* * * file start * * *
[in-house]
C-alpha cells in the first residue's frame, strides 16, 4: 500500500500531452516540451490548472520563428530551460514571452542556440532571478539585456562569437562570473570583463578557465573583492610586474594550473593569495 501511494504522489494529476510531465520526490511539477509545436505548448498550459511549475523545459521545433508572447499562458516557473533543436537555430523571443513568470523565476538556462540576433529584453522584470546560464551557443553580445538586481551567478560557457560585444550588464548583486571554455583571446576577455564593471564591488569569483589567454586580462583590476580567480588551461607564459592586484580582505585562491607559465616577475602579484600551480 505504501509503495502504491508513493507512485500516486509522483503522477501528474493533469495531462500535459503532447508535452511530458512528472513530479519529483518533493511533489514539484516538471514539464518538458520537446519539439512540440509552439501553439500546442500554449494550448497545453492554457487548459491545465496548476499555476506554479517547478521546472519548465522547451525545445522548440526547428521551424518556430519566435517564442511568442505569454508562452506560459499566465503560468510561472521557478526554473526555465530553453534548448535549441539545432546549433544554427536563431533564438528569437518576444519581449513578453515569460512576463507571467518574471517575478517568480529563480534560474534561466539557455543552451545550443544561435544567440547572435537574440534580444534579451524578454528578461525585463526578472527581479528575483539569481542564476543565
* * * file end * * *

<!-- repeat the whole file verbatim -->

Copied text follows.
[in-house]
C-alpha cells in the first residue's frame, strides 16, 4: 500500500500531452516540451490548472520563428530551460514571452542556440532571478539585456562569437562570473570583463578557465573583492610586474594550473593569495 501511494504522489494529476510531465520526490511539477509545436505548448498550459511549475523545459521545433508572447499562458516557473533543436537555430523571443513568470523565476538556462540576433529584453522584470546560464551557443553580445538586481551567478560557457560585444550588464548583486571554455583571446576577455564593471564591488569569483589567454586580462583590476580567480588551461607564459592586484580582505585562491607559465616577475602579484600551480 505504501509503495502504491508513493507512485500516486509522483503522477501528474493533469495531462500535459503532447508535452511530458512528472513530479519529483518533493511533489514539484516538471514539464518538458520537446519539439512540440509552439501553439500546442500554449494550448497545453492554457487548459491545465496548476499555476506554479517547478521546472519548465522547451525545445522548440526547428521551424518556430519566435517564442511568442505569454508562452506560459499566465503560468510561472521557478526554473526555465530553453534548448535549441539545432546549433544554427536563431533564438528569437518576444519581449513578453515569460512576463507571467518574471517575478517568480529563480534560474534561466539557455543552451545550443544561435544567440547572435537574440534580444534579451524578454528578461525585463526578472527581479528575483539569481542564476543565